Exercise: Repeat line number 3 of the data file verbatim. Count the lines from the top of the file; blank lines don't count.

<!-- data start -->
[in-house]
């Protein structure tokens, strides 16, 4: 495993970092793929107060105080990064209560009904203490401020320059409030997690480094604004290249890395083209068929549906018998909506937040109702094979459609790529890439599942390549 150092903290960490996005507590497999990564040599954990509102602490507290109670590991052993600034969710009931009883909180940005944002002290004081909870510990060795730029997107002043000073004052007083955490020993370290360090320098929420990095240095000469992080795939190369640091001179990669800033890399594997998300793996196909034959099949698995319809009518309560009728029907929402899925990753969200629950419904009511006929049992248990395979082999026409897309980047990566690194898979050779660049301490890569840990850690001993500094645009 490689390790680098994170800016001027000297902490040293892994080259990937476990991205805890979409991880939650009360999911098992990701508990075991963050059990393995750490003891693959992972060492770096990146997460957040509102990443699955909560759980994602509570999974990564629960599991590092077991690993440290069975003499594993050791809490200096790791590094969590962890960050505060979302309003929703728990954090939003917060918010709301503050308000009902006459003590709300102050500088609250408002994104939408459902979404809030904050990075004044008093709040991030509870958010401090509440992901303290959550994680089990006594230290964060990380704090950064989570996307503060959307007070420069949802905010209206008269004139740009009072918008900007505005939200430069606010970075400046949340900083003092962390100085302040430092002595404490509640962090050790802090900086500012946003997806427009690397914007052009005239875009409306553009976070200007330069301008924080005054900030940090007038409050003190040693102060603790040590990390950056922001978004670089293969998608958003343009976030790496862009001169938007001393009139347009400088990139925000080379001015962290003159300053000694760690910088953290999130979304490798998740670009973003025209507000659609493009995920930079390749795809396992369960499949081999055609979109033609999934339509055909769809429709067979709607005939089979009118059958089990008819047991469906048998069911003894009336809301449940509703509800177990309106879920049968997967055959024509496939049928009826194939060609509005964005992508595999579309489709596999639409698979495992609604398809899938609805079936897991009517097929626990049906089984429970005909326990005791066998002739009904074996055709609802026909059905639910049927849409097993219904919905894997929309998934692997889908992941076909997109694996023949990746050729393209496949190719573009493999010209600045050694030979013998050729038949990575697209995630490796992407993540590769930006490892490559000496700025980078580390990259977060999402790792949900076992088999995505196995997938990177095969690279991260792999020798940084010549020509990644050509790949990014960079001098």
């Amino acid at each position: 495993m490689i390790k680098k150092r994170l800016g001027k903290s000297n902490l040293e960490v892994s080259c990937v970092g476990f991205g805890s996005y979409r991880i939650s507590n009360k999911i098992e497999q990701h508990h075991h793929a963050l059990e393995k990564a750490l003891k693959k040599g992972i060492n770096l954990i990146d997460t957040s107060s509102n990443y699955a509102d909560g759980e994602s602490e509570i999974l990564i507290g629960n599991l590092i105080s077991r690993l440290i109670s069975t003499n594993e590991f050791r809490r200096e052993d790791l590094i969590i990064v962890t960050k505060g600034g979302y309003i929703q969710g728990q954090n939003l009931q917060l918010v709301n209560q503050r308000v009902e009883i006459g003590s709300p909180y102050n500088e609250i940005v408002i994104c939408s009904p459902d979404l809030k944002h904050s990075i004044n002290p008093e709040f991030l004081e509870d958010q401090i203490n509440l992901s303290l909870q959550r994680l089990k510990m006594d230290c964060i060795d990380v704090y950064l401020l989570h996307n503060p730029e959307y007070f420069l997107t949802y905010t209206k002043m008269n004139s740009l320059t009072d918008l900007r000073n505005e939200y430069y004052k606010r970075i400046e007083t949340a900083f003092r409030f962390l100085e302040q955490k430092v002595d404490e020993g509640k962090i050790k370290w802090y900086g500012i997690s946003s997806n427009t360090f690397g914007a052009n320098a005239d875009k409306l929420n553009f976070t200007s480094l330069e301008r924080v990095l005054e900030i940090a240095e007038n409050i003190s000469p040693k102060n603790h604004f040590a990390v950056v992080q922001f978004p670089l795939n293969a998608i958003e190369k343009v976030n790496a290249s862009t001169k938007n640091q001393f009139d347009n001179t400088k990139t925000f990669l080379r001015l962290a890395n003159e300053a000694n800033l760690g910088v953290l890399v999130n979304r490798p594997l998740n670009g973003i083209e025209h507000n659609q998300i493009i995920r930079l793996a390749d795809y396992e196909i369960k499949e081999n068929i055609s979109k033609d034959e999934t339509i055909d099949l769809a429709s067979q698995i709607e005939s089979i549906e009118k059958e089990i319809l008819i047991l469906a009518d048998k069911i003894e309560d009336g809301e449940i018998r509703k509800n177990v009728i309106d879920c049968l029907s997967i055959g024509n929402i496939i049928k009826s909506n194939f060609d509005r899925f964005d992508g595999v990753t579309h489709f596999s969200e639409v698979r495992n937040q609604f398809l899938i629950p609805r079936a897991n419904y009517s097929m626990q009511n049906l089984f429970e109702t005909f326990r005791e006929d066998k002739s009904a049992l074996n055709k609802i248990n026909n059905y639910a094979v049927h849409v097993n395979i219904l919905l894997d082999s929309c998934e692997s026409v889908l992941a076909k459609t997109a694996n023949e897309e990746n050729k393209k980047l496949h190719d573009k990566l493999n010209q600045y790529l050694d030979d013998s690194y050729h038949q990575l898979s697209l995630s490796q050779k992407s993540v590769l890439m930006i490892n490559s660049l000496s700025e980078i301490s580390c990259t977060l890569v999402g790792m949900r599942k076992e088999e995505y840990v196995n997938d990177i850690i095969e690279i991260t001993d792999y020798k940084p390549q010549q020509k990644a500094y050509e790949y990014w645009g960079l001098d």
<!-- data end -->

């Amino acid at each position: 495993m490689i390790k680098k150092r994170l800016g001027k903290s000297n902490l040293e960490v892994s080259c990937v970092g476990f991205g805890s996005y979409r991880i939650s507590n009360k999911i098992e497999q990701h508990h075991h793929a963050l059990e393995k990564a750490l003891k693959k040599g992972i060492n770096l954990i990146d997460t957040s107060s509102n990443y699955a509102d909560g759980e994602s602490e509570i999974l990564i507290g629960n599991l590092i105080s077991r690993l440290i109670s069975t003499n594993e590991f050791r809490r200096e052993d790791l590094i969590i990064v962890t960050k505060g600034g979302y309003i929703q969710g728990q954090n939003l009931q917060l918010v709301n209560q503050r308000v009902e009883i006459g003590s709300p909180y102050n500088e609250i940005v408002i994104c939408s009904p459902d979404l809030k944002h904050s990075i004044n002290p008093e709040f991030l004081e509870d958010q401090i203490n509440l992901s303290l909870q959550r994680l089990k510990m006594d230290c964060i060795d990380v704090y950064l401020l989570h996307n503060p730029e959307y007070f420069l997107t949802y905010t209206k002043m008269n004139s740009l320059t009072d918008l900007r000073n505005e939200y430069y004052k606010r970075i400046e007083t949340a900083f003092r409030f962390l100085e302040q955490k430092v002595d404490e020993g509640k962090i050790k370290w802090y900086g500012i997690s946003s997806n427009t360090f690397g914007a052009n320098a005239d875009k409306l929420n553009f976070t200007s480094l330069e301008r924080v990095l005054e900030i940090a240095e007038n409050i003190s000469p040693k102060n603790h604004f040590a990390v950056v992080q922001f978004p670089l795939n293969a998608i958003e190369k343009v976030n790496a290249s862009t001169k938007n640091q001393f009139d347009n001179t400088k990139t925000f990669l080379r001015l962290a890395n003159e300053a000694n800033l760690g910088v953290l890399v999130n979304r490798p594997l998740n670009g973003i083209e025209h507000n659609q998300i493009i995920r930079l793996a390749d795809y396992e196909i369960k499949e081999n068929i055609s979109k033609d034959e999934t339509i055909d099949l769809a429709s067979q698995i709607e005939s089979i549906e009118k059958e089990i319809l008819i047991l469906a009518d048998k069911i003894e309560d009336g809301e449940i018998r509703k509800n177990v009728i309106d879920c049968l029907s997967i055959g024509n929402i496939i049928k009826s909506n194939f060609d509005r899925f964005d992508g595999v990753t579309h489709f596999s969200e639409v698979r495992n937040q609604f398809l899938i629950p609805r079936a897991n419904y009517s097929m626990q009511n049906l089984f429970e109702t005909f326990r005791e006929d066998k002739s009904a049992l074996n055709k609802i248990n026909n059905y639910a094979v049927h849409v097993n395979i219904l919905l894997d082999s929309c998934e692997s026409v889908l992941a076909k459609t997109a694996n023949e897309e990746n050729k393209k980047l496949h190719d573009k990566l493999n010209q600045y790529l050694d030979d013998s690194y050729h038949q990575l898979s697209l995630s490796q050779k992407s993540v590769l890439m930006i490892n490559s660049l000496s700025e980078i301490s580390c990259t977060l890569v999402g790792m949900r599942k076992e088999e995505y840990v196995n997938d990177i850690i095969e690279i991260t001993d792999y020798k940084p390549q010549q020509k990644a500094y050509e790949y990014w645009g960079l001098d």